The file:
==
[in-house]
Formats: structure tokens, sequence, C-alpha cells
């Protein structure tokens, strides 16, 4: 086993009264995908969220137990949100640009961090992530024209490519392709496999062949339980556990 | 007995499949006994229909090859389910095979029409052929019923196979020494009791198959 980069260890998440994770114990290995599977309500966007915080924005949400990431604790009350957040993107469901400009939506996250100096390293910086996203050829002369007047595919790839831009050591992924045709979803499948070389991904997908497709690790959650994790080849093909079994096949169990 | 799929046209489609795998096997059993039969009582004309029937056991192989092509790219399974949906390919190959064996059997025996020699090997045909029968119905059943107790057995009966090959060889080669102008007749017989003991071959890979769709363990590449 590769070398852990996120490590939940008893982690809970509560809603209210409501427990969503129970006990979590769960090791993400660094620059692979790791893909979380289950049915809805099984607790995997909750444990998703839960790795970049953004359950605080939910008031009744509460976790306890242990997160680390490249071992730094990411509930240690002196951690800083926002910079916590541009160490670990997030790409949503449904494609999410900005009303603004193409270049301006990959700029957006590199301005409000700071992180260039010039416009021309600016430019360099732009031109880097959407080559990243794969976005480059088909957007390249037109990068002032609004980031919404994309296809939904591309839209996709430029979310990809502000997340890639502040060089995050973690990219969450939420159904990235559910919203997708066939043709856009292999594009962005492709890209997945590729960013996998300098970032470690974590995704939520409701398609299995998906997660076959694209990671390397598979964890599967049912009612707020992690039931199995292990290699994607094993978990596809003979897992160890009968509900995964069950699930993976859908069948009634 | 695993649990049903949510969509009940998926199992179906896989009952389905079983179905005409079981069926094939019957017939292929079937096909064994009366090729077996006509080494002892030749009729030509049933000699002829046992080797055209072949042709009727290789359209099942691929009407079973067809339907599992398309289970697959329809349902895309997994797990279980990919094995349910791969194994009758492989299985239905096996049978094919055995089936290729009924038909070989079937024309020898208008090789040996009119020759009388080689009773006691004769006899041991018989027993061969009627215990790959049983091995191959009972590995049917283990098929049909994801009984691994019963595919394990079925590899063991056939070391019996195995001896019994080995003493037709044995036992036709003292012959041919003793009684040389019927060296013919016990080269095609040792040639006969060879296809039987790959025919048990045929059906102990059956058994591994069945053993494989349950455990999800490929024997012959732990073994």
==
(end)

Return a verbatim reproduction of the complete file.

[in-house]
Formats: structure tokens, sequence, C-alpha cells
């Protein structure tokens, strides 16, 4: 086993009264995908969220137990949100640009961090992530024209490519392709496999062949339980556990 | 007995499949006994229909090859389910095979029409052929019923196979020494009791198959 980069260890998440994770114990290995599977309500966007915080924005949400990431604790009350957040993107469901400009939506996250100096390293910086996203050829002369007047595919790839831009050591992924045709979803499948070389991904997908497709690790959650994790080849093909079994096949169990 | 799929046209489609795998096997059993039969009582004309029937056991192989092509790219399974949906390919190959064996059997025996020699090997045909029968119905059943107790057995009966090959060889080669102008007749017989003991071959890979769709363990590449 590769070398852990996120490590939940008893982690809970509560809603209210409501427990969503129970006990979590769960090791993400660094620059692979790791893909979380289950049915809805099984607790995997909750444990998703839960790795970049953004359950605080939910008031009744509460976790306890242990997160680390490249071992730094990411509930240690002196951690800083926002910079916590541009160490670990997030790409949503449904494609999410900005009303603004193409270049301006990959700029957006590199301005409000700071992180260039010039416009021309600016430019360099732009031109880097959407080559990243794969976005480059088909957007390249037109990068002032609004980031919404994309296809939904591309839209996709430029979310990809502000997340890639502040060089995050973690990219969450939420159904990235559910919203997708066939043709856009292999594009962005492709890209997945590729960013996998300098970032470690974590995704939520409701398609299995998906997660076959694209990671390397598979964890599967049912009612707020992690039931199995292990290699994607094993978990596809003979897992160890009968509900995964069950699930993976859908069948009634 | 695993649990049903949510969509009940998926199992179906896989009952389905079983179905005409079981069926094939019957017939292929079937096909064994009366090729077996006509080494002892030749009729030509049933000699002829046992080797055209072949042709009727290789359209099942691929009407079973067809339907599992398309289970697959329809349902895309997994797990279980990919094995349910791969194994009758492989299985239905096996049978094919055995089936290729009924038909070989079937024309020898208008090789040996009119020759009388080689009773006691004769006899041991018989027993061969009627215990790959049983091995191959009972590995049917283990098929049909994801009984691994019963595919394990079925590899063991056939070391019996195995001896019994080995003493037709044995036992036709003292012959041919003793009684040389019927060296013919016990080269095609040792040639006969060879296809039987790959025919048990045929059906102990059956058994591994069945053993494989349950455990999800490929024997012959732990073994």